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good step
daleste   2/20/2014 9:58:58 PM
Sounds like a good next step for WiFi.  The IoT is going to require a lot of connections to the internet.  Hope it will handle it.

rick merritt
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Life at 900 MHz
rick merritt   2/21/2014 10:47:44 AM
What will you use at 900 MHz. .11ah? Zigbee? Z-Wave? or...and why?

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Re: Life at 900 MHz
costas_antcor   2/21/2014 11:29:06 AM
With billions of devices enabling the era of IoT it will be pretty biased to claim that there will be space only for a single wireless technology. Though there is overlap between those techs, each one of them has a distinct sweet-spot in terms of use-case and applications.

Three significant benefits that we see in the emerging 802.11ah that might give it an overall edge against the others are:

1) Wi-Fi alliance is very mature in supporting and reassuring the interoperability between 802.11 gear. We believe 802.11ah will not be an exception

2) 802.11 has a very stong brand and great acceptance by the consumers

3) It's built upon a very mature and successful technology (11ah PHY layer inherits the advancements of 802.11ac, such as 256QAM)

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Re: Life at 900 MHz
Wobbly   2/21/2014 11:35:59 AM
LTE in unlicensed.

LTE has built in support for interferance management and support for self organizing networks. It will make more efficient use of the spectrum.

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Re: Life at 900 MHz
y_sasaki   2/21/2014 5:13:36 PM
I'm not familar with Z-Wave, so I only compare 802.15.4 and 802.11ah.


802.15.4 (Zigbee) is established technology, more than 10 years of market experience. Although it is not hugely successful as Zigbee standard, but 802.15.4 radio is quite popular as as low-cost low-power radio platform for industry use. Several radio-integrated single chip LSIs solutions are already in market, they are cheap and very power efficient.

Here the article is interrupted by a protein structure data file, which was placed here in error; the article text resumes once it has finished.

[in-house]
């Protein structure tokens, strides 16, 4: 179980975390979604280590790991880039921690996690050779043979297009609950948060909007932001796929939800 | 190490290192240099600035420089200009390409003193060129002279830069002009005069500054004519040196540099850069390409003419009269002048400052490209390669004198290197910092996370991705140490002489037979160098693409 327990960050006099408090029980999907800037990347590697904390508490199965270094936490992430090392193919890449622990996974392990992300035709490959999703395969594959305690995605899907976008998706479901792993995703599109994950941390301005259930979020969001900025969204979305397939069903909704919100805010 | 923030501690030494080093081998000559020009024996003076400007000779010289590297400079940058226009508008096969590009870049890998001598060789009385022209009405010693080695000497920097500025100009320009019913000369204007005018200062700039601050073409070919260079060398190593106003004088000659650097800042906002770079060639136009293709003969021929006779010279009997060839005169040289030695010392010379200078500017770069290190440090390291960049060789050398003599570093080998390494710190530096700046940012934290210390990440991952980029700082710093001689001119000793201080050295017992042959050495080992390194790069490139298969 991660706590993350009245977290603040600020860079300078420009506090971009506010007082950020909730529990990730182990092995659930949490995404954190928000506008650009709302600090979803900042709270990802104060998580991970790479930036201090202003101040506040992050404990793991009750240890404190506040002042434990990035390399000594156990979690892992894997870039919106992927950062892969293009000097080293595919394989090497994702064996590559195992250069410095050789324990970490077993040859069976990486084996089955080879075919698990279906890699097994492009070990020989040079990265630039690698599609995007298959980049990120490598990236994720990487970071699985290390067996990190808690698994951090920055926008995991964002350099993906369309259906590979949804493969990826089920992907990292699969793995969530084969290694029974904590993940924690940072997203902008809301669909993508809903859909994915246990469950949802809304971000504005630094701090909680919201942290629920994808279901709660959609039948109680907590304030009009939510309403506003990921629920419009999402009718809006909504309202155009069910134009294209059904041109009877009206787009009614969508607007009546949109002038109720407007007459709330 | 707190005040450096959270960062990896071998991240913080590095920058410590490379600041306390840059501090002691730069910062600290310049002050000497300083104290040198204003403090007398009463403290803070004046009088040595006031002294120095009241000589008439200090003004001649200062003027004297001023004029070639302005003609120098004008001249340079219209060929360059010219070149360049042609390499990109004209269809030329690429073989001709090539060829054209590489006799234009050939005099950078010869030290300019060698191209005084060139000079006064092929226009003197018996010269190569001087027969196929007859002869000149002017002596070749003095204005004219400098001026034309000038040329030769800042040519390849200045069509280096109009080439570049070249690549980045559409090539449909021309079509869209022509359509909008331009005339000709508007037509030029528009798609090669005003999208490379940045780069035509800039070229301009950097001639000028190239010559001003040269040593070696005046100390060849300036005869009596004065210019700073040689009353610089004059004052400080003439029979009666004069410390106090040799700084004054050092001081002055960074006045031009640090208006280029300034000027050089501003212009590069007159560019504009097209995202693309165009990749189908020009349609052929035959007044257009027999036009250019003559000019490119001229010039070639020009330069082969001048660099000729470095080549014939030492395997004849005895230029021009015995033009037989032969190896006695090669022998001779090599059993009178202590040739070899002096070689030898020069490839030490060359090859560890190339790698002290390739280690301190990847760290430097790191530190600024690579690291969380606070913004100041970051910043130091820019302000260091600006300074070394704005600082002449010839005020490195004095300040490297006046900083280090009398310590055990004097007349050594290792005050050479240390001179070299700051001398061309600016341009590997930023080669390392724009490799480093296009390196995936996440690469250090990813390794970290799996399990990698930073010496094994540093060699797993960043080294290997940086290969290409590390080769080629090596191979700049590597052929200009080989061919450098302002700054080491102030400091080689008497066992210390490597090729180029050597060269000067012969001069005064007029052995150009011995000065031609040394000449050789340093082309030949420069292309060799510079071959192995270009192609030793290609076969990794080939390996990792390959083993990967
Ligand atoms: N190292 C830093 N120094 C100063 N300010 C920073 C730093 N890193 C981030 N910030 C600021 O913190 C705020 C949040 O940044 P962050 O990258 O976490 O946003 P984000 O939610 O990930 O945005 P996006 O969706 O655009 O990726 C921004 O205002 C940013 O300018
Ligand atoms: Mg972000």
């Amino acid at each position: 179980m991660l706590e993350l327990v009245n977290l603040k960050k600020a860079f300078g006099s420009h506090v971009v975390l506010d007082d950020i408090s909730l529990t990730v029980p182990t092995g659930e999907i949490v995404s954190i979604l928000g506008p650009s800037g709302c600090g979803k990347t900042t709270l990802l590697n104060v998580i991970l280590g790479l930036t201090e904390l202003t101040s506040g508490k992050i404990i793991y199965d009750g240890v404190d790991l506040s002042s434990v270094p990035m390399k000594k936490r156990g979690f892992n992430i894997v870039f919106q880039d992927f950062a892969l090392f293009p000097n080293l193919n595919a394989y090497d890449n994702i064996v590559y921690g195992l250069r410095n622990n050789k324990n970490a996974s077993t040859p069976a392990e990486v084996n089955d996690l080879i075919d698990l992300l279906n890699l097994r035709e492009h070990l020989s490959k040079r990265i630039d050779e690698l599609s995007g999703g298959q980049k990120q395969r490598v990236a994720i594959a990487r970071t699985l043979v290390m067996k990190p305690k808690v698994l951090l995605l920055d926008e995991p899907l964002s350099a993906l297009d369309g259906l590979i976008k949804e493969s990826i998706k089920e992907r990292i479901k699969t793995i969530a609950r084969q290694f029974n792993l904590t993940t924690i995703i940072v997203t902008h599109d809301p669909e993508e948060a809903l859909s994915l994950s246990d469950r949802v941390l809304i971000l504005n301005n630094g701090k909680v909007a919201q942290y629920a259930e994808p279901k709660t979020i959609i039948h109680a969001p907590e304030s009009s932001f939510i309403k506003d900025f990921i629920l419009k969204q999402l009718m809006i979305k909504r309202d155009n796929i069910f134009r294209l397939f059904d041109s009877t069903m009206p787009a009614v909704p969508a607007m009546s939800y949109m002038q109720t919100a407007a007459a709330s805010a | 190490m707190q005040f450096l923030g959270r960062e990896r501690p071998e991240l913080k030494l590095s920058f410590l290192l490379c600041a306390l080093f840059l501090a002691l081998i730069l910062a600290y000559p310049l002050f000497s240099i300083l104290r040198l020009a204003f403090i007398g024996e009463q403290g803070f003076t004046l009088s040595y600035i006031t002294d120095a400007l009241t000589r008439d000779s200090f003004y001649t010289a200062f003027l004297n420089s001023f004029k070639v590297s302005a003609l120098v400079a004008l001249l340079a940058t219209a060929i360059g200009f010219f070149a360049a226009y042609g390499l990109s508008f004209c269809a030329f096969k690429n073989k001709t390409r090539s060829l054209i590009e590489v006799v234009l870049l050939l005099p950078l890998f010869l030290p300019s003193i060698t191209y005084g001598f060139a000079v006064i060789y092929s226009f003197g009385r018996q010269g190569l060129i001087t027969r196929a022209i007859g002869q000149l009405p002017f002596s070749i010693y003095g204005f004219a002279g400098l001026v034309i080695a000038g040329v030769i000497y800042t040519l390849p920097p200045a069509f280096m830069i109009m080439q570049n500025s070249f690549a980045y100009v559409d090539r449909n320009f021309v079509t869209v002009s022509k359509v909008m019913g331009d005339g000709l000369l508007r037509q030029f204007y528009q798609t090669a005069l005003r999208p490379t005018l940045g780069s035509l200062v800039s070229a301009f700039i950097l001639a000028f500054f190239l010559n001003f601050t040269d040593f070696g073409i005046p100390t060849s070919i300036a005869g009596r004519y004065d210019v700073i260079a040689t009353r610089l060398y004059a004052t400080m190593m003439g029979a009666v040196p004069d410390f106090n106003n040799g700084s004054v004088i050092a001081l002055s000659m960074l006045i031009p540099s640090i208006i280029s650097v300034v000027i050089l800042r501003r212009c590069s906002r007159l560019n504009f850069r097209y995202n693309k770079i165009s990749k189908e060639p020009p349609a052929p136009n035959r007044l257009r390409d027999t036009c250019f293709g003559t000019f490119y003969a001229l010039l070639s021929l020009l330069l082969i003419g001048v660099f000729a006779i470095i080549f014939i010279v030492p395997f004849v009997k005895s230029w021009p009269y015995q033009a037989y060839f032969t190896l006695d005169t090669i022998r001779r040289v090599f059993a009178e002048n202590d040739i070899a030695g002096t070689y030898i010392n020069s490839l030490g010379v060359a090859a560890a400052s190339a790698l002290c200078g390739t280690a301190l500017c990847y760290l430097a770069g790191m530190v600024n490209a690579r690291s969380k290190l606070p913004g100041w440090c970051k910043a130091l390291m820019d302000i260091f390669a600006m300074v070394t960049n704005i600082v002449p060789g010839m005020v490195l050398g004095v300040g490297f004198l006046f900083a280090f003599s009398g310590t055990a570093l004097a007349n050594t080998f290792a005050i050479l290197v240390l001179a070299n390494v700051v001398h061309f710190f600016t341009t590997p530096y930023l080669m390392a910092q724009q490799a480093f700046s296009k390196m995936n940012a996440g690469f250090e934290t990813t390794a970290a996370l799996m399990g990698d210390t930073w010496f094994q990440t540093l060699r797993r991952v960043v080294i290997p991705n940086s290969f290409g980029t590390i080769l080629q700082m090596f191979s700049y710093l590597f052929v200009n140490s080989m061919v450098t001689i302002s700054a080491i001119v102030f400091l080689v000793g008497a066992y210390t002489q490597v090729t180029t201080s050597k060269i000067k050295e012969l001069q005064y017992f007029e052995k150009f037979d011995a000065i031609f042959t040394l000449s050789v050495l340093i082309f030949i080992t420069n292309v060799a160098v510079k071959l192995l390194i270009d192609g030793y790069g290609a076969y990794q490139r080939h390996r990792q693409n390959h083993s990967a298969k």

One drawback of 802.15.4 is it is not designed to run TCP/IP. Though it is surely possible, but not very popular yet to date. I'm not quite sure if it is good idea to implement TCP/IP on every end nodes, or left device link as propriately while providing Internet uplink at the gateway (access point / router).


The strength of 802.11ah is it is designed to run TCP/IP, so existing IP-based applications can immeditely run on it. It is just another variety of familiar WiFi, with more range but less throughput. Existing WiFi security solutions such as WPA, WPS, 802.1X should be able to used on 802.11ah. Even though both 802.15.4 and 802.11i security are based on same 128-bit AES, 802.11 offers more flexible and powerful key management methods.

The major drawback of 802.11ah is (of course) late starter, no LSI is available yet. Even if earliest radio chip may be available in 2014 (I think it is too optimistic), it will require some years to catch up 802.15.4 for integrated single chip LSI. It should consume some more power than 802.15.4, due to more complex modulation scheme (DSSS vs OFDM).


802.15.4 at 915MHz band uses 40Kbps BPSK modulation with 600Kcps spreading code, resulting 40Kbps throughput in 1.2MHz channel bandwidth. 802.11ah uses BPSK modulation in 40usec symbol interval (25symbol/sec) x 24 data-subcarrier OFDM, 600Kbps raw throughput is redundent by 1/2FEC and 2-rep (sending same data twice), resulting 150Kbps throughput in 1MHz channel bandwidth. They are very different technologies but quite competitive (I think) performance.

So key question is "Do you wait for IP-capable low-power radio (802.11ah) or will adopt existing low-power non-IP radio (802.15.4)"? If IoT/IoE market is really ermerging and want immediate "last 100feet" solution, 802.15.4 will have the edge being ready. If they can wait 1-2 years, eventually 802.11ah may gain advantage. This is my observation over two technologies.



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Supported distance for 802.11ah
Sanjib.A   2/23/2014 2:25:42 AM
"...across a distance at least 50% longer than today's .11n consumer devices."

Sorry, I am not aware about the distance supported for .11n standard...but I believe .11n works in the 2.4GHz - 5GHz frequecy band? What is the distance supported for .11n and what it would be for .11ah?

As data rates begin to move beyond 25 Gbps channels, new problems arise. Getting to 50 Gbps channels might not be possible with the traditional NRZ (2-level) signaling. PAM4 lets data rates double with only a small increase in channel bandwidth by sending two bits per symbol. But, it brings new measurement and analysis problems. Signal integrity sage Ransom Stephens will explain how PAM4 differs from NRZ and what to expect in design, measurement, and signal analysis.

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